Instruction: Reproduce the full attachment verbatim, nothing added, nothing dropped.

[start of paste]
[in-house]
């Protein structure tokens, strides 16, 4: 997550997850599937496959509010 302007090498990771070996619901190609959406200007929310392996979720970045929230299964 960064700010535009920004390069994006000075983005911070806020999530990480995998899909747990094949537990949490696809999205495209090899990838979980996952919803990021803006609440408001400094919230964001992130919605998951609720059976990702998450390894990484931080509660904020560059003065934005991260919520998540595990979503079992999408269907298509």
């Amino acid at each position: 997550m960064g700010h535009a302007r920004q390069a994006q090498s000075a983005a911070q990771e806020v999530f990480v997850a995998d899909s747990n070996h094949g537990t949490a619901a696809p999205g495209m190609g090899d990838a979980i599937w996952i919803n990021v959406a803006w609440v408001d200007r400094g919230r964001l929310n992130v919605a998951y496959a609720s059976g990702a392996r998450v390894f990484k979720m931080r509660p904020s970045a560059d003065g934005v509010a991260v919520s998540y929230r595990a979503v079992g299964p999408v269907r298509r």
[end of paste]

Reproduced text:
[in-house]
């Protein structure tokens, strides 16, 4: 997550997850599937496959509010 302007090498990771070996619901190609959406200007929310392996979720970045929230299964 960064700010535009920004390069994006000075983005911070806020999530990480995998899909747990094949537990949490696809999205495209090899990838979980996952919803990021803006609440408001400094919230964001992130919605998951609720059976990702998450390894990484931080509660904020560059003065934005991260919520998540595990979503079992999408269907298509």
């Amino acid at each position: 997550m960064g700010h535009a302007r920004q390069a994006q090498s000075a983005a911070q990771e806020v999530f990480v997850a995998d899909s747990n070996h094949g537990t949490a619901a696809p999205g495209m190609g090899d990838a979980i599937w996952i919803n990021v959406a803006w609440v408001d200007r400094g919230r964001l929310n992130v919605a998951y496959a609720s059976g990702a392996r998450v390894f990484k979720m931080r509660p904020s970045a560059d003065g934005v509010a991260v919520s998540y929230r595990a979503v079992g299964p999408v269907r298509r």